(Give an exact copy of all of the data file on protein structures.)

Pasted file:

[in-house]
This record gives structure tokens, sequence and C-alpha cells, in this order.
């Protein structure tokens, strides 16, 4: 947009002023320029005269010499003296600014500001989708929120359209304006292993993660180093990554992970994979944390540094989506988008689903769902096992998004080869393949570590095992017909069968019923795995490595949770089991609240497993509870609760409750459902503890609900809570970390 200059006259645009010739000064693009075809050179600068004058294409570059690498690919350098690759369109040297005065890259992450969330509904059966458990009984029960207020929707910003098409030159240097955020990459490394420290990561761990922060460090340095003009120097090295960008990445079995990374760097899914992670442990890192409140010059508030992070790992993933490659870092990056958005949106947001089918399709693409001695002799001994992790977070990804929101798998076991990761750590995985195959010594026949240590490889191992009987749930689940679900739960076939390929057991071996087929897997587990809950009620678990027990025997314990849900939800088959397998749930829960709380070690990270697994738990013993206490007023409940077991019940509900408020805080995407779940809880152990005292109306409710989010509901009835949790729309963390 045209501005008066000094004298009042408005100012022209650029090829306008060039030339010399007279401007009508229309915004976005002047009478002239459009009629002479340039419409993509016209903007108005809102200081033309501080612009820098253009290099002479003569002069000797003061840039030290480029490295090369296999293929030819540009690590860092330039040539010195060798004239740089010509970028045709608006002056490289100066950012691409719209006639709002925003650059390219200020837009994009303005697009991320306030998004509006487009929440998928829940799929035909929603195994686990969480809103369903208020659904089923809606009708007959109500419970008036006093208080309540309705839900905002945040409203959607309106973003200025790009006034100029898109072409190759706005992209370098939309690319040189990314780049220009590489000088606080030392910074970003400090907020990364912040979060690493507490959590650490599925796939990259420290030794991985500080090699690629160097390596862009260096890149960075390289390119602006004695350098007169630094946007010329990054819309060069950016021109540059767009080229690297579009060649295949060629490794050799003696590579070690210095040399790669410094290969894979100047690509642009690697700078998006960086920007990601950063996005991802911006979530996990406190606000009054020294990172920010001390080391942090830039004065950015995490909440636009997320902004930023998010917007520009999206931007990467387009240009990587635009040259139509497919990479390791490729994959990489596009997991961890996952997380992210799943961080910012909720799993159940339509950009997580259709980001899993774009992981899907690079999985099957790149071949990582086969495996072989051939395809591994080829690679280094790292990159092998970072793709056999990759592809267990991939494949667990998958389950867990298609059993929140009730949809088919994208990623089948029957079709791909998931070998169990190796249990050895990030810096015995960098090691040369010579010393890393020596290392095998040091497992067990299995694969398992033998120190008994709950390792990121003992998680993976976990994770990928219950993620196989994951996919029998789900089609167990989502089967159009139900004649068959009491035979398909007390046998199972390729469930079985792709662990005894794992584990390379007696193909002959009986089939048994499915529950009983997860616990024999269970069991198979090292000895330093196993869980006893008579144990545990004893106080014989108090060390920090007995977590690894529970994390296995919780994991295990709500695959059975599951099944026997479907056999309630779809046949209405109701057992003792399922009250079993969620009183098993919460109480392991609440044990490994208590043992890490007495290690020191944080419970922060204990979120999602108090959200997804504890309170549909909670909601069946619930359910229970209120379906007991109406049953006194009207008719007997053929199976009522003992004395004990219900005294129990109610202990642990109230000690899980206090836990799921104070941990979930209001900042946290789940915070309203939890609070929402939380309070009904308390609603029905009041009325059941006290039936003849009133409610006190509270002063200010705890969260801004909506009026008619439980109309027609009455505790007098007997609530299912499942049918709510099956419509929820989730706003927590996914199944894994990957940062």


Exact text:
[in-house]
This record gives structure tokens, sequence and C-alpha cells, in this order.
């Protein structure tokens, strides 16, 4: 947009002023320029005269010499003296600014500001989708929120359209304006292993993660180093990554992970994979944390540094989506988008689903769902096992998004080869393949570590095992017909069968019923795995490595949770089991609240497993509870609760409750459902503890609900809570970390 200059006259645009010739000064693009075809050179600068004058294409570059690498690919350098690759369109040297005065890259992450969330509904059966458990009984029960207020929707910003098409030159240097955020990459490394420290990561761990922060460090340095003009120097090295960008990445079995990374760097899914992670442990890192409140010059508030992070790992993933490659870092990056958005949106947001089918399709693409001695002799001994992790977070990804929101798998076991990761750590995985195959010594026949240590490889191992009987749930689940679900739960076939390929057991071996087929897997587990809950009620678990027990025997314990849900939800088959397998749930829960709380070690990270697994738990013993206490007023409940077991019940509900408020805080995407779940809880152990005292109306409710989010509901009835949790729309963390 045209501005008066000094004298009042408005100012022209650029090829306008060039030339010399007279401007009508229309915004976005002047009478002239459009009629002479340039419409993509016209903007108005809102200081033309501080612009820098253009290099002479003569002069000797003061840039030290480029490295090369296999293929030819540009690590860092330039040539010195060798004239740089010509970028045709608006002056490289100066950012691409719209006639709002925003650059390219200020837009994009303005697009991320306030998004509006487009929440998928829940799929035909929603195994686990969480809103369903208020659904089923809606009708007959109500419970008036006093208080309540309705839900905002945040409203959607309106973003200025790009006034100029898109072409190759706005992209370098939309690319040189990314780049220009590489000088606080030392910074970003400090907020990364912040979060690493507490959590650490599925796939990259420290030794991985500080090699690629160097390596862009260096890149960075390289390119602006004695350098007169630094946007010329990054819309060069950016021109540059767009080229690297579009060649295949060629490794050799003696590579070690210095040399790669410094290969894979100047690509642009690697700078998006960086920007990601950063996005991802911006979530996990406190606000009054020294990172920010001390080391942090830039004065950015995490909440636009997320902004930023998010917007520009999206931007990467387009240009990587635009040259139509497919990479390791490729994959990489596009997991961890996952997380992210799943961080910012909720799993159940339509950009997580259709980001899993774009992981899907690079999985099957790149071949990582086969495996072989051939395809591994080829690679280094790292990159092998970072793709056999990759592809267990991939494949667990998958389950867990298609059993929140009730949809088919994208990623089948029957079709791909998931070998169990190796249990050895990030810096015995960098090691040369010579010393890393020596290392095998040091497992067990299995694969398992033998120190008994709950390792990121003992998680993976976990994770990928219950993620196989994951996919029998789900089609167990989502089967159009139900004649068959009491035979398909007390046998199972390729469930079985792709662990005894794992584990390379007696193909002959009986089939048994499915529950009983997860616990024999269970069991198979090292000895330093196993869980006893008579144990545990004893106080014989108090060390920090007995977590690894529970994390296995919780994991295990709500695959059975599951099944026997479907056999309630779809046949209405109701057992003792399922009250079993969620009183098993919460109480392991609440044990490994208590043992890490007495290690020191944080419970922060204990979120999602108090959200997804504890309170549909909670909601069946619930359910229970209120379906007991109406049953006194009207008719007997053929199976009522003992004395004990219900005294129990109610202990642990109230000690899980206090836990799921104070941990979930209001900042946290789940915070309203939890609070929402939380309070009904308390609603029905009041009325059941006290039936003849009133409610006190509270002063200010705890969260801004909506009026008619439980109309027609009455505790007098007997609530299912499942049918709510099956419509929820989730706003927590996914199944894994990957940062």